“A Mexican-American Indian Girl and Her ‘Heathen’ Parent’s Values” was written by Norma Landa Flores, M.A. Multicultural Speech Communication Teacher/Author/Curriculum Developer, for educators, counselors & community leaders to download @teacherspayteachers.com
The Oral Communication lesson was written to remind multicultural communities that many culture’s beliefs, values, attitudes, languages & environmental survival needs should be integrated when planning English Language Learning and Oral/Speech Communication Curriculum.
Also, to remind Multicultural, Migrant and Immigrant families that being able to navigate barriers of racial, religious, language and cultural prejudice have been part of our American experience that are ingrained reference points when interacting and communicating with others in our environment in order to keep on living with each other for mutual benefits.
In this narrative poem, on pages 2-5, a Mexican-American Indian girl and her classmates, living in a Methodist run residential school for girls whose parents are living in poor, migrant or troubled situations and can’t afford to raise their daughters in a safe, stable, healthy or wholesome environment, are torn between being loyal to the protestant way of life or their parent’s way of life.
This becomes a big problem when their housemothers refer to the girl’s parents as being ‘HEATHENS’ with heathen values because they were behaving in a wild, unexpected manner in reaction to some wild, unexpected behaviors by the school’s staff. A meeting is called between the girl’s housemothers, their church sponsors and the leader’s of the girl’s uprising, Alma the Mexican-American Indian from California and Running Chicken, aka, Reneè Chikén, the Apache from Arizona.
Page 6 is when students have a verbal discussion with each other to respond to 5 open questions and express their opinions about how they feel or what they would do or if they know of a similar situation they can relate to in the past or in the present.
Page 7 is the Functional Pronunciation Assessment & Lesson of the consonants [ ð ] Breathe and [ d ] Breed. Specific instructions on how to articulate these sounds are described, practiced and evaluated with dyads taking turns reading and listening to six contrasting sounds sentences.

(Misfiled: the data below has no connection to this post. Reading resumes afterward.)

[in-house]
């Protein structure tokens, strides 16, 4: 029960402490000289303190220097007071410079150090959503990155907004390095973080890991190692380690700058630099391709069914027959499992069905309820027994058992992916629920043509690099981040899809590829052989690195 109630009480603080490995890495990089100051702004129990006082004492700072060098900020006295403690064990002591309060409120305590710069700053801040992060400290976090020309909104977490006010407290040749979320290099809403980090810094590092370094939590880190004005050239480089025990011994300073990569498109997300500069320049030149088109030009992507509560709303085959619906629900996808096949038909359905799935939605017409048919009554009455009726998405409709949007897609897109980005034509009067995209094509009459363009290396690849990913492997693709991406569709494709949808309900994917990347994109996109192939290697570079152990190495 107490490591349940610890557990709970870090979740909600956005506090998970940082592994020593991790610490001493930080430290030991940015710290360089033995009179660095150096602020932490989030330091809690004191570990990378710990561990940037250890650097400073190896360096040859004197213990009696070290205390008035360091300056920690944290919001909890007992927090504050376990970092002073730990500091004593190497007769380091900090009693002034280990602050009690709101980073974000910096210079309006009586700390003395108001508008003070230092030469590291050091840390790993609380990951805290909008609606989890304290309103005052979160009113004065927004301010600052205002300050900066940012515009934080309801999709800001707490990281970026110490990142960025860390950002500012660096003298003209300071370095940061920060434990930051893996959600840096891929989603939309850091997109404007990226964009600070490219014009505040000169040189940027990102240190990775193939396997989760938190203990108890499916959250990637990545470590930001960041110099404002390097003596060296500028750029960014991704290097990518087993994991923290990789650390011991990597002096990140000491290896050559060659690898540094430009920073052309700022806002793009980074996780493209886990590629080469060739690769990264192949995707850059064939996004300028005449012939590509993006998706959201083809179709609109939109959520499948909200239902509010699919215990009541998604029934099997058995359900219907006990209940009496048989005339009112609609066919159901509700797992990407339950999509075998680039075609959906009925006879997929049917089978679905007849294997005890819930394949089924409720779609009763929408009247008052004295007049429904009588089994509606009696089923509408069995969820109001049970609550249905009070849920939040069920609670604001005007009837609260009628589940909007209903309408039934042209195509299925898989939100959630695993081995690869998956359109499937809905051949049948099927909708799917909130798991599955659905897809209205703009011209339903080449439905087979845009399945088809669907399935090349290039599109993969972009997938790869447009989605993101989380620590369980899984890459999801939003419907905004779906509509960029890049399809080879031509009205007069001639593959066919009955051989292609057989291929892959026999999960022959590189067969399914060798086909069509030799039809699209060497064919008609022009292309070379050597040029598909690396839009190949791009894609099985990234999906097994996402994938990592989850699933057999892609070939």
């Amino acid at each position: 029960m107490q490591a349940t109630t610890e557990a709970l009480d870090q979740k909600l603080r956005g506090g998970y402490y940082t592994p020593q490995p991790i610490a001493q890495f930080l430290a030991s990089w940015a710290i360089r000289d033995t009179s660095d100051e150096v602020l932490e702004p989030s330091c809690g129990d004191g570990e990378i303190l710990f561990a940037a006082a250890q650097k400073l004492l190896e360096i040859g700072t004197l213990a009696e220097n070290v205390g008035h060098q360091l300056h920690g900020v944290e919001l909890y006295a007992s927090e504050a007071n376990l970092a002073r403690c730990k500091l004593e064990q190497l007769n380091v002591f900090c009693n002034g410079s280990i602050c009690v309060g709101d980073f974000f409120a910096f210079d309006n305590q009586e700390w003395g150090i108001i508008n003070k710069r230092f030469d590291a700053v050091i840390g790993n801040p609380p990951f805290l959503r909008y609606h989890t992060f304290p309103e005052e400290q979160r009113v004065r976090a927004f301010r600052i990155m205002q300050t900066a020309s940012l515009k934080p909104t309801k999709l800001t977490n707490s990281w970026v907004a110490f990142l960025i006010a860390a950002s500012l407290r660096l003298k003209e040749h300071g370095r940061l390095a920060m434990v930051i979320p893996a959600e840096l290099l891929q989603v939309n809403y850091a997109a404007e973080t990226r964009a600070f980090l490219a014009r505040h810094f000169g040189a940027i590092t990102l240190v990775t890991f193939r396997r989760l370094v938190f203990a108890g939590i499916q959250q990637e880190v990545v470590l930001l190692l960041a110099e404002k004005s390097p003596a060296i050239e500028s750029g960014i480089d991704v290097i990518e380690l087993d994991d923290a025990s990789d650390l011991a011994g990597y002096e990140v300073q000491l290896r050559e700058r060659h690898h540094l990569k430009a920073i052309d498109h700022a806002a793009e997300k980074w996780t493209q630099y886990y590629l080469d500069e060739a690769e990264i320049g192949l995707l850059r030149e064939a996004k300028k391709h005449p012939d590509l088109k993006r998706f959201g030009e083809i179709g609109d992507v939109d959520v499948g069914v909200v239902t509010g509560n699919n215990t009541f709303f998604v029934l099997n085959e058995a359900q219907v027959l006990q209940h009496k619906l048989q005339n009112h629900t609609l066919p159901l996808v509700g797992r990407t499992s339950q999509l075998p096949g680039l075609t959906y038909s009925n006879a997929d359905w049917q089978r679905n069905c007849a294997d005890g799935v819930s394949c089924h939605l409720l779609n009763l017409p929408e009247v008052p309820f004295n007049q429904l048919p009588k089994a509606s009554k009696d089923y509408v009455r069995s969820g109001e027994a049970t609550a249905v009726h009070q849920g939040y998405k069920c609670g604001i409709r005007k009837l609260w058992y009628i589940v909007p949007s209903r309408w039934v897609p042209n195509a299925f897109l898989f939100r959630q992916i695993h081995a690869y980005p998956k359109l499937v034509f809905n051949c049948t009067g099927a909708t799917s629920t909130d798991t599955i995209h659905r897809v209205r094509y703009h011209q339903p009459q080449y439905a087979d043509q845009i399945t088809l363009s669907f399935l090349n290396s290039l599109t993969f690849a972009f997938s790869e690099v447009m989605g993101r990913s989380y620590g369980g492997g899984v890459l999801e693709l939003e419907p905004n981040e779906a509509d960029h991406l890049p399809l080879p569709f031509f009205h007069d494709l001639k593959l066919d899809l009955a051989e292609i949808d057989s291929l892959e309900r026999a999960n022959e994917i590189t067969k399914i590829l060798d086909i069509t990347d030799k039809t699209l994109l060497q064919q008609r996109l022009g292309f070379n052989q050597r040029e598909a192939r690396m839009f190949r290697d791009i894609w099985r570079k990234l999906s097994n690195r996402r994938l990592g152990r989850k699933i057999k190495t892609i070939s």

Page 8 is the Assessment of Communication Competence and English Speaking Skills, ACCESS © N. L. Flores 2005 form listing six observable oral communication behaviors to rate student’s speaking skills & suggest areas of improvement. This form can be used to assess any other speech presentations students participate in and to recommend areas of oral communication improvement needed.
Page 9 is the Contexts & Standards-Based Criteria for Assessing Speaker’s Functional Pronunciation with observable, unbiased oral communication behaviors ranging from Excellent, Very Good, Good, Risky, Poor & Dangerous
All in all, “A Mexican-American Indian Girl and Her ‘Heathen’ Parent’s Values” Narrative Poem, Pronunciation Lesson, Cultural Word Code Switching, Questions for open Discussion of Student’s Values and Assessment of Speaker’s Verbal Feedback using Standard American English Appropriate to Poem’s Context for grades 4-12 & Adult, History, Geography, Ethnic, Social Studies, Multicultural and English Language Learners and Sanctuary Students, Migrant, Immigrant & Keep Families Together Advocates, fulfills the mission of every teacher concerned with teaching multiculturally, realistically, ethically and relevantly!